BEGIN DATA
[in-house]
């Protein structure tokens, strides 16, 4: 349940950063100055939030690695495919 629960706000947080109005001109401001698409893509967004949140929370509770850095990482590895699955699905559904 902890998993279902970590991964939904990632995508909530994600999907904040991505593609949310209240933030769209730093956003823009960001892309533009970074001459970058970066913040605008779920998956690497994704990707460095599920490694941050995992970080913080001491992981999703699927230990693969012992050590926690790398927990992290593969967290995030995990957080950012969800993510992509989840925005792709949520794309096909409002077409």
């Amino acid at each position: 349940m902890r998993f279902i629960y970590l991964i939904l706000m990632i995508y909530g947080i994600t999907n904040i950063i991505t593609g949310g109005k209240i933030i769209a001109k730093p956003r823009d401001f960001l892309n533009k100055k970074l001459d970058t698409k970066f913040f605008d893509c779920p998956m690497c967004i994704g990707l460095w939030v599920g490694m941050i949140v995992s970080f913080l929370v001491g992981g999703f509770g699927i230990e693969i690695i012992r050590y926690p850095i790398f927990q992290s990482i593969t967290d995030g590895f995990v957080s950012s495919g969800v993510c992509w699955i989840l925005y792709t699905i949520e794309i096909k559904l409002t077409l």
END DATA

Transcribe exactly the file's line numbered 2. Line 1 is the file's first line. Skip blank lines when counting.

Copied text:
């Protein structure tokens, strides 16, 4: 349940950063100055939030690695495919 629960706000947080109005001109401001698409893509967004949140929370509770850095990482590895699955699905559904 902890998993279902970590991964939904990632995508909530994600999907904040991505593609949310209240933030769209730093956003823009960001892309533009970074001459970058970066913040605008779920998956690497994704990707460095599920490694941050995992970080913080001491992981999703699927230990693969012992050590926690790398927990992290593969967290995030995990957080950012969800993510992509989840925005792709949520794309096909409002077409």